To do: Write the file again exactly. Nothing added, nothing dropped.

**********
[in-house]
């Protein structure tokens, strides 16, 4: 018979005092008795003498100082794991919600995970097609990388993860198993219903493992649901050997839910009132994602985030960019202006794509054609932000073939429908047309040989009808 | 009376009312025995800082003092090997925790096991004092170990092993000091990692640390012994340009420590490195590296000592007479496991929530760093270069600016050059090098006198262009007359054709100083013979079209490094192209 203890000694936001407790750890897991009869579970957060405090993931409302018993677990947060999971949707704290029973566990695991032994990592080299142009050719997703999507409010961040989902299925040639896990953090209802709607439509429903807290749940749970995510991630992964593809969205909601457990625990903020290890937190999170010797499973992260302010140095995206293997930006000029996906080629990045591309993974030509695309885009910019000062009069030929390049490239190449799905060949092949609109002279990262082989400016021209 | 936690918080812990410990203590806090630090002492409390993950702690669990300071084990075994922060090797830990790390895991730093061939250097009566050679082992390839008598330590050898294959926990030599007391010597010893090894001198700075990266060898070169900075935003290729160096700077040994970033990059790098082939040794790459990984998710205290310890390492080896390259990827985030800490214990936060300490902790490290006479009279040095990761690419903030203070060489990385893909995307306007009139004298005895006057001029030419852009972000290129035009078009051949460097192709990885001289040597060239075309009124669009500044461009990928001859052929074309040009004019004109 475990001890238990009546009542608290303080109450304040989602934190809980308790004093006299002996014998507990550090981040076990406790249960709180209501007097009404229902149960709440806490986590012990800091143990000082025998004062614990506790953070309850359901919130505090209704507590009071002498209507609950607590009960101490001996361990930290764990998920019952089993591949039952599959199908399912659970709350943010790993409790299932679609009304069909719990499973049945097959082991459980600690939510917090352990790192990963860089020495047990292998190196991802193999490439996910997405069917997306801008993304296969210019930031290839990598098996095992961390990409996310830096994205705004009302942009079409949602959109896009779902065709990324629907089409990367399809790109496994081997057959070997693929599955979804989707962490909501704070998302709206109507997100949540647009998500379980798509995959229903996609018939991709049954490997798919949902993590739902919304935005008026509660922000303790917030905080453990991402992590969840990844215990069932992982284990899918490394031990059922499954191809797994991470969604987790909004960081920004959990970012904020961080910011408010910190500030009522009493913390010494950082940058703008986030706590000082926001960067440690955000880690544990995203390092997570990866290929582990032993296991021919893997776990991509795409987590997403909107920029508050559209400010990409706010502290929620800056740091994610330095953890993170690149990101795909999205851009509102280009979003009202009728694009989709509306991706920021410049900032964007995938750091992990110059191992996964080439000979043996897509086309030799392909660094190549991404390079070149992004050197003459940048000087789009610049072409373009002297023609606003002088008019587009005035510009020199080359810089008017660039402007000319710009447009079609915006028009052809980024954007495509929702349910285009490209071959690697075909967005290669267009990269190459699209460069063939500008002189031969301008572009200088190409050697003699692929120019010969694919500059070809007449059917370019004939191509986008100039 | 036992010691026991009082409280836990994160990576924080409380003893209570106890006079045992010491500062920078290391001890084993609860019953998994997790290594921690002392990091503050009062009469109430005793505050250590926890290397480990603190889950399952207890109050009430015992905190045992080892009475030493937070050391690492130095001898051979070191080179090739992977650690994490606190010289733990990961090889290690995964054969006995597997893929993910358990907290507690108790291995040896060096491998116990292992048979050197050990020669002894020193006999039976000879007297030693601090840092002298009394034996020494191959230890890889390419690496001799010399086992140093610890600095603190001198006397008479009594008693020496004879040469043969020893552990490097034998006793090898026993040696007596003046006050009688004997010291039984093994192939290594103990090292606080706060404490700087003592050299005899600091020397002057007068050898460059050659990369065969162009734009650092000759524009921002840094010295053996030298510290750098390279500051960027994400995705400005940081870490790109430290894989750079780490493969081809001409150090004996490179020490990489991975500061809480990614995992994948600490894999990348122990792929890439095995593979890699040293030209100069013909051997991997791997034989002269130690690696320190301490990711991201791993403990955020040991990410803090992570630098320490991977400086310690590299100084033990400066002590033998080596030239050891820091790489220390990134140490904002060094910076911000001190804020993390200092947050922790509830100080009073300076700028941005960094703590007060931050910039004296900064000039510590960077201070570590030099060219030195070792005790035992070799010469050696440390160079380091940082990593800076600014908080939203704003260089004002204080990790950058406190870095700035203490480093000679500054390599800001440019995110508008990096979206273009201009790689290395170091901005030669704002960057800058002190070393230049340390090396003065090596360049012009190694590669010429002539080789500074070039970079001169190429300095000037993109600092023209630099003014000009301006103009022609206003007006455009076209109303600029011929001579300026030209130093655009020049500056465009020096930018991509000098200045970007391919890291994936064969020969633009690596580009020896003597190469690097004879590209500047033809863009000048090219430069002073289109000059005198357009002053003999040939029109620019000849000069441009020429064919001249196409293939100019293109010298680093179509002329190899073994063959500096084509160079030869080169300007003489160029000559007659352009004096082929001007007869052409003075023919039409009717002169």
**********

[in-house]
């Protein structure tokens, strides 16, 4: 018979005092008795003498100082794991919600995970097609990388993860198993219903493992649901050997839910009132994602985030960019202006794509054609932000073939429908047309040989009808 | 009376009312025995800082003092090997925790096991004092170990092993000091990692640390012994340009420590490195590296000592007479496991929530760093270069600016050059090098006198262009007359054709100083013979079209490094192209 203890000694936001407790750890897991009869579970957060405090993931409302018993677990947060999971949707704290029973566990695991032994990592080299142009050719997703999507409010961040989902299925040639896990953090209802709607439509429903807290749940749970995510991630992964593809969205909601457990625990903020290890937190999170010797499973992260302010140095995206293997930006000029996906080629990045591309993974030509695309885009910019000062009069030929390049490239190449799905060949092949609109002279990262082989400016021209 | 936690918080812990410990203590806090630090002492409390993950702690669990300071084990075994922060090797830990790390895991730093061939250097009566050679082992390839008598330590050898294959926990030599007391010597010893090894001198700075990266060898070169900075935003290729160096700077040994970033990059790098082939040794790459990984998710205290310890390492080896390259990827985030800490214990936060300490902790490290006479009279040095990761690419903030203070060489990385893909995307306007009139004298005895006057001029030419852009972000290129035009078009051949460097192709990885001289040597060239075309009124669009500044461009990928001859052929074309040009004019004109 475990001890238990009546009542608290303080109450304040989602934190809980308790004093006299002996014998507990550090981040076990406790249960709180209501007097009404229902149960709440806490986590012990800091143990000082025998004062614990506790953070309850359901919130505090209704507590009071002498209507609950607590009960101490001996361990930290764990998920019952089993591949039952599959199908399912659970709350943010790993409790299932679609009304069909719990499973049945097959082991459980600690939510917090352990790192990963860089020495047990292998190196991802193999490439996910997405069917997306801008993304296969210019930031290839990598098996095992961390990409996310830096994205705004009302942009079409949602959109896009779902065709990324629907089409990367399809790109496994081997057959070997693929599955979804989707962490909501704070998302709206109507997100949540647009998500379980798509995959229903996609018939991709049954490997798919949902993590739902919304935005008026509660922000303790917030905080453990991402992590969840990844215990069932992982284990899918490394031990059922499954191809797994991470969604987790909004960081920004959990970012904020961080910011408010910190500030009522009493913390010494950082940058703008986030706590000082926001960067440690955000880690544990995203390092997570990866290929582990032993296991021919893997776990991509795409987590997403909107920029508050559209400010990409706010502290929620800056740091994610330095953890993170690149990101795909999205851009509102280009979003009202009728694009989709509306991706920021410049900032964007995938750091992990110059191992996964080439000979043996897509086309030799392909660094190549991404390079070149992004050197003459940048000087789009610049072409373009002297023609606003002088008019587009005035510009020199080359810089008017660039402007000319710009447009079609915006028009052809980024954007495509929702349910285009490209071959690697075909967005290669267009990269190459699209460069063939500008002189031969301008572009200088190409050697003699692929120019010969694919500059070809007449059917370019004939191509986008100039 | 036992010691026991009082409280836990994160990576924080409380003893209570106890006079045992010491500062920078290391001890084993609860019953998994997790290594921690002392990091503050009062009469109430005793505050250590926890290397480990603190889950399952207890109050009430015992905190045992080892009475030493937070050391690492130095001898051979070191080179090739992977650690994490606190010289733990990961090889290690995964054969006995597997893929993910358990907290507690108790291995040896060096491998116990292992048979050197050990020669002894020193006999039976000879007297030693601090840092002298009394034996020494191959230890890889390419690496001799010399086992140093610890600095603190001198006397008479009594008693020496004879040469043969020893552990490097034998006793090898026993040696007596003046006050009688004997010291039984093994192939290594103990090292606080706060404490700087003592050299005899600091020397002057007068050898460059050659990369065969162009734009650092000759524009921002840094010295053996030298510290750098390279500051960027994400995705400005940081870490790109430290894989750079780490493969081809001409150090004996490179020490990489991975500061809480990614995992994948600490894999990348122990792929890439095995593979890699040293030209100069013909051997991997791997034989002269130690690696320190301490990711991201791993403990955020040991990410803090992570630098320490991977400086310690590299100084033990400066002590033998080596030239050891820091790489220390990134140490904002060094910076911000001190804020993390200092947050922790509830100080009073300076700028941005960094703590007060931050910039004296900064000039510590960077201070570590030099060219030195070792005790035992070799010469050696440390160079380091940082990593800076600014908080939203704003260089004002204080990790950058406190870095700035203490480093000679500054390599800001440019995110508008990096979206273009201009790689290395170091901005030669704002960057800058002190070393230049340390090396003065090596360049012009190694590669010429002539080789500074070039970079001169190429300095000037993109600092023209630099003014000009301006103009022609206003007006455009076209109303600029011929001579300026030209130093655009020049500056465009020096930018991509000098200045970007391919890291994936064969020969633009690596580009020896003597190469690097004879590209500047033809863009000048090219430069002073289109000059005198357009002053003999040939029109620019000849000069441009020429064919001249196409293939100019293109010298680093179509002329190899073994063959500096084509160079030869080169300007003489160029000559007659352009004096082929001007007869052409003075023919039409009717002169």